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Friedrich Wührer studied piano from the age of six with Marius Szudolski. At fifteen he enrolled at the Vienna Music Academy where he studied piano with composer Franz Schmidt, theory and composition with Joseph Marx, and conducting with Ferdinand Löwe. Concurrently, he studied law and musicology at the University of Vienna.

From 1923 Wührer was active as a concert pianist throughout Europe, and on his first international tour in that year he visited the United States and Japan. He also had a career as an acclaimed teacher holding posts at the Vienna Music Academy, the Mannheim Music Academy and the Salzburg Mozarteum, as well as teaching in Munich and Kiel. An idea of Wührer’s repertoire preferences and liking for serious programming can be gained from the programme of a Wigmore Hall recital of 1930 which consisted of Schubert’s Piano Sonata in B flat D. 960, Beethoven’s Piano Sonata in F minor Op. 57 ‘Appassionata’, and Schumann’s Piano Sonata in F sharp minor Op. 11.

Wührer earned a high reputation as a performer of Schubert, Schumann and Beethoven and was often advertised as giving a concert of ‘Viennese Classics’. He did not play the music of Mozart so frequently, but wrote a number of cadenzas for the piano concertos. In 1928 Wührer was in London to accompany violinist Adila Fachiri in works of Beethoven at the Wigmore Hall. One critic wrote, ‘Herr Wührer is certainly a pianist of distinction, but he is not an ideal chamber music player.’ He played Mendelssohn’s Piano Concerto No. 2 in D minor Op. 40 with the London Philharmonic Orchestra and Thomas Beecham in 1932, and concertos by Haydn and Mozart a few years later. Another composer whom Wührer championed was Brahms, and in 1935 advertised three recitals of his piano music, but was only able to give two due to illness. As in the Classics, so too Wührer was highly commended in Brahms, and although one reviewer thought that he demanded too much from his audiences he conceded that ‘…Mr Wührer is an excellent pianist and a straightforward interpreter. He does not impose his own views upon the music…’ and later, ‘His playing of Brahms is clear, intelligent, and accomplished.’ A description of a 1937 recital of sonatas with cellist Gaspar Cassadó commented on the known individual talents of the artists, but went on to comment that through playing together they were found to be ‘…generating a new power in each’.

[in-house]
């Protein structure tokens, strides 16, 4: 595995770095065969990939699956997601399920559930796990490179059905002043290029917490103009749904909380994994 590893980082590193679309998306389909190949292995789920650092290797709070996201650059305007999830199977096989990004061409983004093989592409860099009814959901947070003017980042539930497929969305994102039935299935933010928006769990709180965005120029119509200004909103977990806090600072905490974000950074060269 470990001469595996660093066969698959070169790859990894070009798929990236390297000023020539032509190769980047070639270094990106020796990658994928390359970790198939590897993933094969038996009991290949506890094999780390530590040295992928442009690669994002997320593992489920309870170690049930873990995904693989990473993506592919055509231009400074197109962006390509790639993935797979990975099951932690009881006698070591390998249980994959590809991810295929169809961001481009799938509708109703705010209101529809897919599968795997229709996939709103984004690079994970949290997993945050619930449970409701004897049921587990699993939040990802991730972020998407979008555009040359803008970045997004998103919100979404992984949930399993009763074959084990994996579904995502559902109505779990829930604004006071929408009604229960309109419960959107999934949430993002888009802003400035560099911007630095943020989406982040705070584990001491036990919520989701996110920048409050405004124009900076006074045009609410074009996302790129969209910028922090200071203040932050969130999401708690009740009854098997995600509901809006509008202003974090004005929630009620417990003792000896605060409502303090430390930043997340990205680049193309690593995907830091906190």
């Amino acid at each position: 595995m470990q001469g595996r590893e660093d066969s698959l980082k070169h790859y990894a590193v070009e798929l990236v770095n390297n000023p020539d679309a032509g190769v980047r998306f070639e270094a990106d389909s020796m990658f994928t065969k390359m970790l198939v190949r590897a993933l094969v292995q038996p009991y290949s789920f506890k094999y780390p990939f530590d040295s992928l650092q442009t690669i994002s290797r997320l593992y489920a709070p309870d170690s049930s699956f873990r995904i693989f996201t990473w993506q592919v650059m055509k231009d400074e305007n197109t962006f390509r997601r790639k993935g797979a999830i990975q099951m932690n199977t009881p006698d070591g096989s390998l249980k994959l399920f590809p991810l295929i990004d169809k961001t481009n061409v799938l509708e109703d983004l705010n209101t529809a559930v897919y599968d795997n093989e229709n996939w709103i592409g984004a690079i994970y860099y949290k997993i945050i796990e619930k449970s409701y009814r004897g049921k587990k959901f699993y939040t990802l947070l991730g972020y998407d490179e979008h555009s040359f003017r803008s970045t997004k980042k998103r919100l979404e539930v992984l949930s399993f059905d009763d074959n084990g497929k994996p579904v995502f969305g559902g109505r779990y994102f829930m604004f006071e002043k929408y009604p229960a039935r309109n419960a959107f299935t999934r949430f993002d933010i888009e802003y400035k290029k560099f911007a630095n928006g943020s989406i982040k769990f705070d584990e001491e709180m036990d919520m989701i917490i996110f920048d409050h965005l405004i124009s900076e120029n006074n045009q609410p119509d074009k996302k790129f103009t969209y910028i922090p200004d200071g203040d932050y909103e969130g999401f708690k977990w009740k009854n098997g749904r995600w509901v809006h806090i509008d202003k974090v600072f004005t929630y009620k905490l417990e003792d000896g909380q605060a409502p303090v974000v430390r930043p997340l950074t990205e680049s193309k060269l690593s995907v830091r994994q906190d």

Although Wührer rarely played Romantic music, he did perform on the soundtrack to the German film biography of Liszt entitled Wenn die Musik Nicht Wär (1935, also known as If it Were Not for Music and Liszt Rhapsody).

Wührer was a founder-member of the Austrian section of the International Society for Contemporary Music and performed at the ISCM festivals between 1923 and 1928. At this stage in his career his repertoire included works by Bartók, Stravinsky, Berg, Schoenberg, Hindemith and Webern. At the first festival in 1923 he accompanied Mme Winternitz-Dorda in Schoenberg’s Das Buch der hängenden Gärten. After temporarily living in Berlin, Wührer succeded Max von Pauer at the Mannheim Music Academy in 1934. He became a close friend of composers Hans Pfitzner, who dedicated his Six Études Op. 51 to Wührer, and Max Reger, who also dedicated compositions to him. After World War II Wührer toured German-speaking countries, also occasionally playing in Paris and London, meanwhile continuing to teach. A composer himself, he produced songs, string quartets and works for solo piano. His own teacher, Franz Schmidt, had been commissioned to write a number of works for piano, left hand by the pianist Paul Wittgenstein, who had lost an arm during World War I, and Wührer transcribed many of these works for piano, two hands. He also wrote Meisterwerke der Klaviermusik (Wilhelmshaven 1965).